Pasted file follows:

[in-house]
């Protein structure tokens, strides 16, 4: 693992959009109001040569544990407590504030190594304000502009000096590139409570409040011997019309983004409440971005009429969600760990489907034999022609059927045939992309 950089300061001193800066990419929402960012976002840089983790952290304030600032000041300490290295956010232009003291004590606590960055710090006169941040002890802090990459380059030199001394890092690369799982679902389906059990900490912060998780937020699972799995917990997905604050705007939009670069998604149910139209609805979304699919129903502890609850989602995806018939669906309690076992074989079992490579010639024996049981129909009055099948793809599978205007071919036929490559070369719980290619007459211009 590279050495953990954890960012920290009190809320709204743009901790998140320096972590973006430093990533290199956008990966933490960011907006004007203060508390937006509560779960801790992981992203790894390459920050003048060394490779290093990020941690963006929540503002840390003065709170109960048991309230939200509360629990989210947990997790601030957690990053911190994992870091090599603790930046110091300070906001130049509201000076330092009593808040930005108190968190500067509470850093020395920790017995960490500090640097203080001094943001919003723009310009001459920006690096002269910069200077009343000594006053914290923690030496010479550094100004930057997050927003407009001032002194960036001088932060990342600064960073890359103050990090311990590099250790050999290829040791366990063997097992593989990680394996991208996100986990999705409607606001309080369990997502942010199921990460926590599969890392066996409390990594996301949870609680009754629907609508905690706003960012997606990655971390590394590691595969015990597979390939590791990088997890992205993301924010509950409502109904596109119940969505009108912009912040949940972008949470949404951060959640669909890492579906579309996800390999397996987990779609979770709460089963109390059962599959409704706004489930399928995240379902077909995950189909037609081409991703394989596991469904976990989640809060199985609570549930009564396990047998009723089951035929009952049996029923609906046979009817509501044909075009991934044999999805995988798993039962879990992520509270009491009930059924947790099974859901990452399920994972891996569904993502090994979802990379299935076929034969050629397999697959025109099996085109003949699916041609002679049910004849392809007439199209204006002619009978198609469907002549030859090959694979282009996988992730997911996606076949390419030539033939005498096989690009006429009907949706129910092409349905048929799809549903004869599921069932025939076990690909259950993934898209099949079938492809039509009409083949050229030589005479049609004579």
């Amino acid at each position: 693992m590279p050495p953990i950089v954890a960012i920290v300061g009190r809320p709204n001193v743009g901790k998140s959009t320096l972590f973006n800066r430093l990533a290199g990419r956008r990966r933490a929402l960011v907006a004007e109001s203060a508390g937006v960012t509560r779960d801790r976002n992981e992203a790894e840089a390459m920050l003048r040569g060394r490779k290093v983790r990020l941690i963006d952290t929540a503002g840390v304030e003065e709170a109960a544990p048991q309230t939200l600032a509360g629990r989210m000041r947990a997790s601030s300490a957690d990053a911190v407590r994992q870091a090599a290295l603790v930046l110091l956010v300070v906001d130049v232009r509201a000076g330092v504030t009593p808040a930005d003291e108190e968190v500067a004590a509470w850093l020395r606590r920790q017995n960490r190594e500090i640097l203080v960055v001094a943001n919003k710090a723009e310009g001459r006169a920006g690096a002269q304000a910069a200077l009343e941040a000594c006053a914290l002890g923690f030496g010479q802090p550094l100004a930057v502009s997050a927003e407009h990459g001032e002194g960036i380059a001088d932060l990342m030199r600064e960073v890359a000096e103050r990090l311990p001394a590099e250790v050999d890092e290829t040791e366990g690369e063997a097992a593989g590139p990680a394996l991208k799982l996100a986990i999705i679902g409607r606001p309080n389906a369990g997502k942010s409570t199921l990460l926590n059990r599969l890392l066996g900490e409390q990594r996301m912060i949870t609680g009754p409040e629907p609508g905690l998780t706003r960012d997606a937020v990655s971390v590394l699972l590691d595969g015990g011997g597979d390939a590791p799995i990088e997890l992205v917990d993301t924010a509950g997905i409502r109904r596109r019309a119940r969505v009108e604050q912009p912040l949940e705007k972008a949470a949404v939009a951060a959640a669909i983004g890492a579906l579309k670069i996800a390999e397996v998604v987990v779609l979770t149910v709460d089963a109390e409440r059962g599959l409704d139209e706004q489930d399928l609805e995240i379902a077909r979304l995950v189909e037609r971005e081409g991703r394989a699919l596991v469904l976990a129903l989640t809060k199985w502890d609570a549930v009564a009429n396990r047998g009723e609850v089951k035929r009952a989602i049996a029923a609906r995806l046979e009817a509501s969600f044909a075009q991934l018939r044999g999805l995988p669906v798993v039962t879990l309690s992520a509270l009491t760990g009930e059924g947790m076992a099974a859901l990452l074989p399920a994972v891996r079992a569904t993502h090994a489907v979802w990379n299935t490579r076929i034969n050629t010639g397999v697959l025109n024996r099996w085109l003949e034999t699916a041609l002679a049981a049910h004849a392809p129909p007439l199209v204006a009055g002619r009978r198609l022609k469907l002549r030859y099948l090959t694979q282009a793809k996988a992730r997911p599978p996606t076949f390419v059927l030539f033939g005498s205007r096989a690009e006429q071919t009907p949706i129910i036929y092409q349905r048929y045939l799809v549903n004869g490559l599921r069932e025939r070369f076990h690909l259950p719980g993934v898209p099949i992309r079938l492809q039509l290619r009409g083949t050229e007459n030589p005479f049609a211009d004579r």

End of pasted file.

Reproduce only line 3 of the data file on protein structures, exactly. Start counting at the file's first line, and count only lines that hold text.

């Amino acid at each position: 693992m590279p050495p953990i950089v954890a960012i920290v300061g009190r809320p709204n001193v743009g901790k998140s959009t320096l972590f973006n800066r430093l990533a290199g990419r956008r990966r933490a929402l960011v907006a004007e109001s203060a508390g937006v960012t509560r779960d801790r976002n992981e992203a790894e840089a390459m920050l003048r040569g060394r490779k290093v983790r990020l941690i963006d952290t929540a503002g840390v304030e003065e709170a109960a544990p048991q309230t939200l600032a509360g629990r989210m000041r947990a997790s601030s300490a957690d990053a911190v407590r994992q870091a090599a290295l603790v930046l110091l956010v300070v906001d130049v232009r509201a000076g330092v504030t009593p808040a930005d003291e108190e968190v500067a004590a509470w850093l020395r606590r920790q017995n960490r190594e500090i640097l203080v960055v001094a943001n919003k710090a723009e310009g001459r006169a920006g690096a002269q304000a910069a200077l009343e941040a000594c006053a914290l002890g923690f030496g010479q802090p550094l100004a930057v502009s997050a927003e407009h990459g001032e002194g960036i380059a001088d932060l990342m030199r600064e960073v890359a000096e103050r990090l311990p001394a590099e250790v050999d890092e290829t040791e366990g690369e063997a097992a593989g590139p990680a394996l991208k799982l996100a986990i999705i679902g409607r606001p309080n389906a369990g997502k942010s409570t199921l990460l926590n059990r599969l890392l066996g900490e409390q990594r996301m912060i949870t609680g009754p409040e629907p609508g905690l998780t706003r960012d997606a937020v990655s971390v590394l699972l590691d595969g015990g011997g597979d390939a590791p799995i990088e997890l992205v917990d993301t924010a509950g997905i409502r109904r596109r019309a119940r969505v009108e604050q912009p912040l949940e705007k972008a949470a949404v939009a951060a959640a669909i983004g890492a579906l579309k670069i996800a390999e397996v998604v987990v779609l979770t149910v709460d089963a109390e409440r059962g599959l409704d139209e706004q489930d399928l609805e995240i379902a077909r979304l995950v189909e037609r971005e081409g991703r394989a699919l596991v469904l976990a129903l989640t809060k199985w502890d609570a549930v009564a009429n396990r047998g009723e609850v089951k035929r009952a989602i049996a029923a609906r995806l046979e009817a509501s969600f044909a075009q991934l018939r044999g999805l995988p669906v798993v039962t879990l309690s992520a509270l009491t760990g009930e059924g947790m076992a099974a859901l990452l074989p399920a994972v891996r079992a569904t993502h090994a489907v979802w990379n299935t490579r076929i034969n050629t010639g397999v697959l025109n024996r099996w085109l003949e034999t699916a041609l002679a049981a049910h004849a392809p129909p007439l199209v204006a009055g002619r009978r198609l022609k469907l002549r030859y099948l090959t694979q282009a793809k996988a992730r997911p599978p996606t076949f390419v059927l030539f033939g005498s205007r096989a690009e006429q071919t009907p949706i129910i036929y092409q349905r048929y045939l799809v549903n004869g490559l599921r069932e025939r070369f076990h690909l259950p719980g993934v898209p099949i992309r079938l492809q039509l290619r009409g083949t050229e007459n030589p005479f049609a211009d004579r």